The mangrove is cut in two by the wall that the Dominican Republic is building on the border with Haiti / © AFP/File
The anti-migrant wall being built in the northwest of the Dominican Republic crisscrosses a thick mangrove forest and threatens the ecosystem by depriving it of water, environmental groups warn.
The Dominican government wants to build a 160 kilometer (100 mile) concrete fence along the 380 kilometer border with Haiti to prevent illegal migrants from entering, and to "protect" the country from Haitian gangs with growing influence.
Each year, between 100,000 and 200,000 Haitian immigrants are deported (171,000 in 2022) in an atmosphere of xenophobia and high tension between the two neighbors that share the mountainous Caribbean island of Hispaniola.
But the Dominican Academy of Sciences believes that the damage to the wetlands in Monte Cristi National Park in the northwest of the country is simply "irreparable."
The Ministry of Defense, which is carrying out the work, asserts that "only 6 square kilometers (2.3 square miles) have been affected", or 0.04 percent of the wetlands.
Ana María Luciano and Bartolo Franco pose in front of their house which is going to be demolished to make way for the anti-migrant wall / © AFP
Yet from the top of a hill, Roque Taveras, an official of the Ministry of the Environment, pointed to a section of wall 250 meters (820 feet) long which crosses the wetlands.
The watercourse of "the gorge which feeds the mangrove has been interrupted," he pointed out to AFP.
Work has been temporarily halted on this section by order of environmental authorities, who are demanding the construction of 16 culverts that would allow water to flow.
On both sides of the trench in the middle of the mangrove, which can reach more than 20 meters (65 feet) high, lie the trunks of felled trees.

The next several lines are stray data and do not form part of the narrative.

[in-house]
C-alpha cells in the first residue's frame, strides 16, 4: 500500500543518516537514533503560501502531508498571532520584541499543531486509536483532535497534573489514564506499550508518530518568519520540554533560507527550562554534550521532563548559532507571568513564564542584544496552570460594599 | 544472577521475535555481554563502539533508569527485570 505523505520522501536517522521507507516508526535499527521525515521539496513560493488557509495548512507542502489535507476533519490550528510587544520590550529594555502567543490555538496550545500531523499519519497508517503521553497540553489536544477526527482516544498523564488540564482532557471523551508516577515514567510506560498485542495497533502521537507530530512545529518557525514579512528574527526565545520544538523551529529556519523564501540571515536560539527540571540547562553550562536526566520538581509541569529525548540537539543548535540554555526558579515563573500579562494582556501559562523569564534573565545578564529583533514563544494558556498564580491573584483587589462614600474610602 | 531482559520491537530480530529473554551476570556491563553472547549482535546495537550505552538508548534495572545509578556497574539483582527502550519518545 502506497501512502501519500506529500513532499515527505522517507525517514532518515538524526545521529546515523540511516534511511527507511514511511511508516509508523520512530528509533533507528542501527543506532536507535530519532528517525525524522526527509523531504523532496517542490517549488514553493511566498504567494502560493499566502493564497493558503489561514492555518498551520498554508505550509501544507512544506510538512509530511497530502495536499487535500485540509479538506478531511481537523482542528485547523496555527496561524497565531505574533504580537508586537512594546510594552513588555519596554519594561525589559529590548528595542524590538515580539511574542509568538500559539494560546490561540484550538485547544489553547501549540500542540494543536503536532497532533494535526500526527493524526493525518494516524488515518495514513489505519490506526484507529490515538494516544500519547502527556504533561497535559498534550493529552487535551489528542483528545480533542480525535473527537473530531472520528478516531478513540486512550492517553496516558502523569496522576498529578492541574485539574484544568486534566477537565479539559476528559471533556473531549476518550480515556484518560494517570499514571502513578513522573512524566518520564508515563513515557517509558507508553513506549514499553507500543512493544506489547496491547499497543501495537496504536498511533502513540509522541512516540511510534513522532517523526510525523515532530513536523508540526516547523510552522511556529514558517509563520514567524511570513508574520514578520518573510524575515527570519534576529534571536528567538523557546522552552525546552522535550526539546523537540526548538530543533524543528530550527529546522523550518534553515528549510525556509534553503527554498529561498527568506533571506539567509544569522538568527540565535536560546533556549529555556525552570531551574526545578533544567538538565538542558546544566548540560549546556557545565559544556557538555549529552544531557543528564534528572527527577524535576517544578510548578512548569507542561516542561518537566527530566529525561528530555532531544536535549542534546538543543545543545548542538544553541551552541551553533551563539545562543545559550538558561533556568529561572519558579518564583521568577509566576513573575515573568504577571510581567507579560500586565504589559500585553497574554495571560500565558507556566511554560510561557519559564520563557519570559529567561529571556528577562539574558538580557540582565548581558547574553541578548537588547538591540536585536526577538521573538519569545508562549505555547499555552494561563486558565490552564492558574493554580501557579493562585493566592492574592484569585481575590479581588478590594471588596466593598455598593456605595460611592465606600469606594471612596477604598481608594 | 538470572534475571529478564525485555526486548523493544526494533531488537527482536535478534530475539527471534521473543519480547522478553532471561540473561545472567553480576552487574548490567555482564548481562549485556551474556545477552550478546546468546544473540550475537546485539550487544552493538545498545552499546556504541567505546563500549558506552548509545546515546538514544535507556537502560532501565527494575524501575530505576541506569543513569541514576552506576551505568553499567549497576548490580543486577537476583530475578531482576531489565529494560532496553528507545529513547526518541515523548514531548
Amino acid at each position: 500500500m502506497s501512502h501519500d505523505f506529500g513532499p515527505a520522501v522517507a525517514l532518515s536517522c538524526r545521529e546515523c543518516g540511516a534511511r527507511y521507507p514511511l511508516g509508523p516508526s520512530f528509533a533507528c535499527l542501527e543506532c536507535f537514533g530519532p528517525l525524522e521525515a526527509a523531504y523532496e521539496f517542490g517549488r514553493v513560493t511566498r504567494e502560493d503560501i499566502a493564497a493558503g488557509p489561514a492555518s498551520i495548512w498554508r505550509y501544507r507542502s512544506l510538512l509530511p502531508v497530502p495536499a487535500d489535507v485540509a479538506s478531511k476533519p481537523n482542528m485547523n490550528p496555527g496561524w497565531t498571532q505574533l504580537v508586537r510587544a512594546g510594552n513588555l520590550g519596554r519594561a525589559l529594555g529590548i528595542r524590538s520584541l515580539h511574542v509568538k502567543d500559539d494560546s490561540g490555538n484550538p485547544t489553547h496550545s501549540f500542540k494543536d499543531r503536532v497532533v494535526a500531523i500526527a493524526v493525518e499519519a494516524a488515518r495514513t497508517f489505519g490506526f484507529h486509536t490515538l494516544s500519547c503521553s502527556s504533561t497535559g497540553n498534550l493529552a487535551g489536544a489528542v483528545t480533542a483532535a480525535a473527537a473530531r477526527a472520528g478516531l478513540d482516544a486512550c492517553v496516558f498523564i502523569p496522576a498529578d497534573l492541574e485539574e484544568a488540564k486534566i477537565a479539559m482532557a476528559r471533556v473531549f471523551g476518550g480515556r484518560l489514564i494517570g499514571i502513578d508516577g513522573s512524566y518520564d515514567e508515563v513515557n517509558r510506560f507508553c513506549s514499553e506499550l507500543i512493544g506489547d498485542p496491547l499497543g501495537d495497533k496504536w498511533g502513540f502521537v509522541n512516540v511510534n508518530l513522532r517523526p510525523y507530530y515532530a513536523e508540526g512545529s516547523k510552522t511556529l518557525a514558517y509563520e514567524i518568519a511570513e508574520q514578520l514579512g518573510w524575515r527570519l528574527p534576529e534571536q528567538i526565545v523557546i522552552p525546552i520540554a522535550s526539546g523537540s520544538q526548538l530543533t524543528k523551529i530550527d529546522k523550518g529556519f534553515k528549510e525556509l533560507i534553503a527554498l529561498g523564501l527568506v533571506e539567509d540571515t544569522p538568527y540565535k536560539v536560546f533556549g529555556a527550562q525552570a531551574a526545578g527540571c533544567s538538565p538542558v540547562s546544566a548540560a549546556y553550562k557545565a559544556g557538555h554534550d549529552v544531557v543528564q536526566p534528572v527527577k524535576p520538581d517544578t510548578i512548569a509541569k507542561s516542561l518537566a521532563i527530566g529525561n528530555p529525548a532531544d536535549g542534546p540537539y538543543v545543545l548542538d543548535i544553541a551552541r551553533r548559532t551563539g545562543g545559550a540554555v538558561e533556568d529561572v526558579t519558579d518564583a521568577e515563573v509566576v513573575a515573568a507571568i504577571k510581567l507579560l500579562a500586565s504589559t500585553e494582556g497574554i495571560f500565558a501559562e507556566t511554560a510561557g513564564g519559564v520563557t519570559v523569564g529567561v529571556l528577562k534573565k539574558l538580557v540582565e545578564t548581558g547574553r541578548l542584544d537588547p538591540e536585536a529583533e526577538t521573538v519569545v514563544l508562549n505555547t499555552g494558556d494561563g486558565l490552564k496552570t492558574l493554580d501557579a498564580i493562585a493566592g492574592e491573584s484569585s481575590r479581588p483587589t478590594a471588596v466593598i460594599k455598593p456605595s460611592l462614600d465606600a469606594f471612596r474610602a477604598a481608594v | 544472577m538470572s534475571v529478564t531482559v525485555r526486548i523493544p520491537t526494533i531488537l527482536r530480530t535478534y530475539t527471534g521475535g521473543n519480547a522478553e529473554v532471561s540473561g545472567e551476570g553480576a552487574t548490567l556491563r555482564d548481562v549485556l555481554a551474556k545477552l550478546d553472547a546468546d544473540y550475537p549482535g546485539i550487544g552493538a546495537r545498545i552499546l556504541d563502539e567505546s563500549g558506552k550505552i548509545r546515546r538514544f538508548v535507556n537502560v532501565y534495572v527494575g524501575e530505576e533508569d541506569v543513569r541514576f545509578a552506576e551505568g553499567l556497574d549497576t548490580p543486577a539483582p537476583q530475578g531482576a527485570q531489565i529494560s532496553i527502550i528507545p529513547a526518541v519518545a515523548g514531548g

- Rich ecosystem -
"This mangrove, the red mangrove, was hundreds of years old. How long does it take for a new mangrove to reach this size?" asked Taveras, referring to promises of reforestation.
The works were interrupted pending a decision regarding Pepillo Salcedo, province of Monte Cristi, March 21, 2023 / © AFP
The national park's ecosystem is rich with four types of mangroves that grow in the Dominican Republic, he explained.
"The red (Rhizophora mangle), the white (Laguncularia racemosa), the black (Avicennia germinans) and the buttonwood (Conocarpus erectus)."
The mangroves are home to the blue crab (Cardisoma guanhumi), nicknamed "Paloma de Cueva" (cave pigeon) by the Dominicans.
This crustacean, whose claws can reach 15 centimeters (six inches) in length, is one of the species classified as "vulnerable" by the authorities due to the reduction of its habitat but also to excessive trapping for human consumption.
There are also small fiddler crabs (Leptuca pugilator), gray pigeons (Patagioenas inornata), several species of herons and some rare caimans.
Aerial view of the houses located on the construction line of the anti-migrant wall, in Pepillo Salcedo, Dominican Republic on March 21, 2023 / © AFP
In addition to ecosystems, the wall also has "a very negative impact" on local tourism, Hiciar Blanco, 49, president of Manzanillo EcoAventura, an agency which organizes visits and promotes the preservation of the region.
"It has already started to affect us because it was an area where we came to show the mangroves to tourists," he says.
When the border fence is complete, "we won't have easy access," he points out, because much of the mangrove forest is on the Haitian side.
He also voiced disappointment that an ecological watchtower project from the University of Pennsylvania was ignored by the authorities.
Local fishermen who "feed their families through responsible fishing" will also have "problems," said the conservationist, who sports a sailfish tattoo on his forearm.
He said the upheaval created by the wall will upset the sensitive balance of fish species.